INT. SMALL SHOP — DAY
A light flickers intermittently above near depleted shelves that loosely grip the shop walls. “BLOWOUT SALE” signs intersperse the whiteness of the store. The few goods remaining are discreetly spread on various platforms. On the clerk’s desk a sign reads “all you need before the end”.
Rooted in the perpetual return to the crisis of the end of the world at a time when it has been ceaselessly predicted, depicted and eluded, Whatever This is It Won’t Last Long looks to a combination of pessimism and humour in order to face this never ending and seemingly imminent threat. Working between the role of props for a proposed fiction and an existence as works of art, the objects present in the exhibition utilize the vernacular of commodities to support the narrative of the pre-apocalyptic sale within this fictional setting. The works expressly walk a line between illustrative prop/everyday object and artwork, utilizing a deadpan absurdity inevitable when dealing with the incongruity of consumption in the face of termination.
Brad Allen is an artist and designer with a strong grounding in illustration collage and drawing. His work engages with the culture of mass imagery and commonplace signs through a wry and reflexive humour. He has a BFA from Emily Carr University of Art and Design.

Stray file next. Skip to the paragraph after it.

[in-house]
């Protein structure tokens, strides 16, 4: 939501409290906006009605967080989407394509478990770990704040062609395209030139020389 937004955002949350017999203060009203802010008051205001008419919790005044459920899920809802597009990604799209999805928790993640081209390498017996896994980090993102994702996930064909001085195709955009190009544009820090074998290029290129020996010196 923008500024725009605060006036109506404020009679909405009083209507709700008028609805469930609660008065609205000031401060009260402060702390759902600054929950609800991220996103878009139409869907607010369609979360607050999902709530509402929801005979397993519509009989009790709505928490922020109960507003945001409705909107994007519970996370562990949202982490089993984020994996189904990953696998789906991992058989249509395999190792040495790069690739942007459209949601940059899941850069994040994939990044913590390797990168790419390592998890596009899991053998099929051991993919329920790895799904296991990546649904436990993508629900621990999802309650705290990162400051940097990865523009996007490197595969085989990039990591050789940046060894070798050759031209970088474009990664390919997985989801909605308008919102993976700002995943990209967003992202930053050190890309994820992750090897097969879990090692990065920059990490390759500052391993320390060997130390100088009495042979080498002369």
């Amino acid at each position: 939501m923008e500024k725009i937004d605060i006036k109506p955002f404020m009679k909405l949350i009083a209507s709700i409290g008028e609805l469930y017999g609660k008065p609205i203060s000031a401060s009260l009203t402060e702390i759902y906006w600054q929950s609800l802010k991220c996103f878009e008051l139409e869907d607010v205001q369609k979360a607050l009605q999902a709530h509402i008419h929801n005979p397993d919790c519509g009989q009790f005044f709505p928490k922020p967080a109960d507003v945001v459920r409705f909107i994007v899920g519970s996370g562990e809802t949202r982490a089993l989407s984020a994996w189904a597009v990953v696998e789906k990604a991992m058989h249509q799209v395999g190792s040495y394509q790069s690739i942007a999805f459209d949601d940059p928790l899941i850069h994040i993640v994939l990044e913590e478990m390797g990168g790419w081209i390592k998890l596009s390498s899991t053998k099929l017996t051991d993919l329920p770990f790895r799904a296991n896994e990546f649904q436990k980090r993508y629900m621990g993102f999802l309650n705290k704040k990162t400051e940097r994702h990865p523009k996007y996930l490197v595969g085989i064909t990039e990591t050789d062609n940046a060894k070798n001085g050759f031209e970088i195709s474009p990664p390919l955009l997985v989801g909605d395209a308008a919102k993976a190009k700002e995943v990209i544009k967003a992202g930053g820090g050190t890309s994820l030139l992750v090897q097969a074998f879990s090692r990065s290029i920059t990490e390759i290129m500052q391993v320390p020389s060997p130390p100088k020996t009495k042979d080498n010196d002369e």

Scott Kemp is a multi-disciplinary artist living and working in Vancouver. He is currently completing a degree in visual art at Emily Carr University of Art and Design.
Gregory Ligen is a Canadian artist and writer currently based in Toronto. His artistic practice explores literary structures and the roles of language within visual art. He has published a small collection of short stories and has exhibited in both Canada and the UK.
Zebulon Zang is a writer and filmmaker with a BFA from Emily Carr University of Art and Design. Working between staged and documentary experiences his work often becomes self-reflexive interrogation of the anatomy of narrative. He has also worked as a curator, most recently founding MCAS, an experimental exhibition space.
[Reviewed by Vancouver Graffiti, July 18 2013]